Wednesday, May 12, 2010
Philip Pullman, The Good Man Jesus and the Scoundrel Christ (Canongate, $US24.00)
Oops, the prize-winning author of the celebrated and popular adolescent fantasy trilogy His Dark Materials has done it again. If the three volumes of His Dark Materials, with their Blakean, sympathy-for-the-devil perspective on creation and the fall (not to mention their depiction of God as a usurping authority gone senile and frail, not to mention the portrayal of organized religion as murderous, furtive zealotry), didn't piss off every Christian religious on the planet, then his latest offering, The Good Man Jesus and the Scoundrel Christ ought to take care of whoever is left.
Like with many books that offend, this one may come to offend by its title alone, thus doing the offended the service of not actually having to read, let alone formulate engaged objections to, let alone come to grips with and perhaps be changed by the offending item. It's easy to imagine the righteous in a tizzy over the book, and then, when asked if they'd read it, prissily turning up their noses while declaring that obviously they didn't read it, they wouldn't read it, they didn't need to read it -- Look at the title! Look at the author!
Well that may suit their purposes. But I did need to read it because, well, Look at the title! Look at the author! And I'm glad I did and suspect that most readers who have ever been both intrigued and honestly troubled by the figure of Jesus Christ, be they fans of Pullman or newcomers, will be glad they did as well. In fact, in part, I’m glad that I did in part because Pullman’s account is a good deal more complex than the title would suggest.
In September, 2009, Pullman announced on his website a book dealing with Jesus (where His Dark Materials had left him out of the picture) and exploring Pullman’s fascination with the two parts of Jesus’ name and the difference between them as well as issues of canon formation of how The Story of Jesus comes to win out. Pullman has made good on the promise, offering a compassionate, subtle, and engaging narrative exploration of, ultimately, human nature: its capacity for love and goodness, as well as for frailty and anger, its aspiration for permanence and transcendence and the cultural tensions these can give rise to between spontaneity and organization, history and truth. And it does all this by introducing, in the very first lines, the following conceit: “This is the story of Jesus and his brother Christ, of how they were born, of how they lived and of how one of them died. The death of the other is not part of the story."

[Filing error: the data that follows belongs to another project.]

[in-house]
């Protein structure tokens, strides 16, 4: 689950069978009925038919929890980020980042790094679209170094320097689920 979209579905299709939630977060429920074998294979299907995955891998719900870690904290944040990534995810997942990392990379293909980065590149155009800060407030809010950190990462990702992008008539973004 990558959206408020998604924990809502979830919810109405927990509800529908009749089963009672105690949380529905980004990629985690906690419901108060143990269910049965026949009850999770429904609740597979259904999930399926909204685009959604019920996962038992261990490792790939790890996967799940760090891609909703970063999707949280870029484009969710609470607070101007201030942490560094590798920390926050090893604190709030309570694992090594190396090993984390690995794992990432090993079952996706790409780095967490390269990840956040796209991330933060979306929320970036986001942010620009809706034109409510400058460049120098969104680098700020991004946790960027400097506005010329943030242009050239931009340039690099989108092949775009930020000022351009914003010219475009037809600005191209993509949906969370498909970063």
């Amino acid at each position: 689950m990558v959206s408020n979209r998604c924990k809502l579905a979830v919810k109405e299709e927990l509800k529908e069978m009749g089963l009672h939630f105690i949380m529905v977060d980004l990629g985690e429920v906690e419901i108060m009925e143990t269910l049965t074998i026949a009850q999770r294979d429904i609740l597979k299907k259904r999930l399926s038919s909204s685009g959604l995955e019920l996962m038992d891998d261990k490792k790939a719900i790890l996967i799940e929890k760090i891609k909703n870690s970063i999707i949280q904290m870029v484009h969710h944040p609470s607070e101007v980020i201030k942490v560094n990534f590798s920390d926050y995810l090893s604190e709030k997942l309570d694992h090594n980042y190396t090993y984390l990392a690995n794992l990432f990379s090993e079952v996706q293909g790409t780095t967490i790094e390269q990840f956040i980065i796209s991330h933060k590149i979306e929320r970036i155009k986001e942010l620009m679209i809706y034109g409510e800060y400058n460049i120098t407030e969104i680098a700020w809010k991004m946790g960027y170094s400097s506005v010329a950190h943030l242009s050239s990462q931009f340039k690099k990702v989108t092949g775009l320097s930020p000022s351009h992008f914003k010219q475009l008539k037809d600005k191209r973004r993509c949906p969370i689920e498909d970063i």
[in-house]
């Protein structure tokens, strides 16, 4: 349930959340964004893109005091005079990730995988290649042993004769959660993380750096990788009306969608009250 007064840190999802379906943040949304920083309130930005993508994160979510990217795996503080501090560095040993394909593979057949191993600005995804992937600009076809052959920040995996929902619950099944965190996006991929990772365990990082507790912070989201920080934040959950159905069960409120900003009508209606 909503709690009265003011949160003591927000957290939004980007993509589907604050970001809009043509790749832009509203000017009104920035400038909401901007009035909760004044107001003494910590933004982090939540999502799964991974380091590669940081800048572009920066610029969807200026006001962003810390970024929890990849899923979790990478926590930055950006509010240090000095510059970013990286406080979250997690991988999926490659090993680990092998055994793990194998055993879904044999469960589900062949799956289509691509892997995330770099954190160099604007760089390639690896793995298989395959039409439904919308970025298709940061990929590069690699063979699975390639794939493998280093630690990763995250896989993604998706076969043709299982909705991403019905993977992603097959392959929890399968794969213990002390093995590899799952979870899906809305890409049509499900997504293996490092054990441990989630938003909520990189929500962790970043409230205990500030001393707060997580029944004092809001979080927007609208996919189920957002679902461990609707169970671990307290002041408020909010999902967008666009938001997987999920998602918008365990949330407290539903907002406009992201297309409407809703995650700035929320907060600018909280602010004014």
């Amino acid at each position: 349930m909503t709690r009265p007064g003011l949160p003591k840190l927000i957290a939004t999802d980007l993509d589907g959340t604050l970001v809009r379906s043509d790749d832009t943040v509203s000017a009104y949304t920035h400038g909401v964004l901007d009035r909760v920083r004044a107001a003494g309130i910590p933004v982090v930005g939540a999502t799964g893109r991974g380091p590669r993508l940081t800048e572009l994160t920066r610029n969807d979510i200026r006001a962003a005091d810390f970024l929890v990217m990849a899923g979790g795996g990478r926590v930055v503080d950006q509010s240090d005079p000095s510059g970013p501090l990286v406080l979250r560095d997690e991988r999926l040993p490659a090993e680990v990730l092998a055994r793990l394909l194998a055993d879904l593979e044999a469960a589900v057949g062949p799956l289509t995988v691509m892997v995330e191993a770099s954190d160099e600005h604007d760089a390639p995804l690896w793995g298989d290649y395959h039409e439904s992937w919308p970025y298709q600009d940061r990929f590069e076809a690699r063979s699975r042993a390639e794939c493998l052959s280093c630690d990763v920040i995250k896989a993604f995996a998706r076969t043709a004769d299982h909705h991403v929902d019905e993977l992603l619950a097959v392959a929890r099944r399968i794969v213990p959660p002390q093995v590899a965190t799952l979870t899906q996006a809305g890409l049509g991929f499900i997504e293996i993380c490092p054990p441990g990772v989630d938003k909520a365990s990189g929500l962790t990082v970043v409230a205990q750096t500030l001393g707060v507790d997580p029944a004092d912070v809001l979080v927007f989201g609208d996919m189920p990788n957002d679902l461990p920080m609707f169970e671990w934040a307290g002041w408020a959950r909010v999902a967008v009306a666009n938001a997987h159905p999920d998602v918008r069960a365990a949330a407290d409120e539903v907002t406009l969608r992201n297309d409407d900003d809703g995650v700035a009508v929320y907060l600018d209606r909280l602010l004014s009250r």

In fact, apart from the outrageous invention of “his brother Christ,” and numerous consequences that flow from that invention, Pullman’s novel (?) follows the plot (?) of the canonical Gospels of Matthew, Mark, and Luke fairly closely. So all the moments familiar to readers of those stories appear in Pullman’s book as well: Mary’s conception, the birth in the stable near Bethlehem, the visit of the three wise men, the wandering and trials in the desert, the short but popular career as an itinerant teacher, preacher, and healer, the triumphant return to Jerusalem, the agony in the garden of Gethsemani, and of course, the betrayal, trial, and crucifixion.
All these greatest hits from the gospels appear in Pullman’s novel, but somewhat unfaithfully rendered since, of course, Pullman has divided the protagonist of the gospel stories into two parts, twin brothers. Jesus is born first, strong and healthy, while second-born Christ is sickly and crying. As children, Jesus tends to get into trouble that Christ, seemingly miraculously, manages to get him out of. Jesus learns to be a carpenter like his father, Christ spends all his time at the synagogue studying. Christ is admired by the adults of Nazareth, but, Pullman tells us, needing say no more, “the children of the town preferred Jesus.” All of this is humorous enough but mostly innocuous and inconsequential.
Pullman begins to unveil the complexity and force of his invention when idle curiosity leads the unremarkable Jesus out to the Jordan River to see a wandering preacher, John, that people have been talking about. Christ tags along behind and watches from a distance. As John baptizes Jesus (who plainly refuses John’s entreaties that Jesus baptize him), Christ “saw a dove fly above them and settle in a tree. It might have been an omen. Christ wondered what it might mean, and imagined what a voice would say if it spoke from heaven and told him.”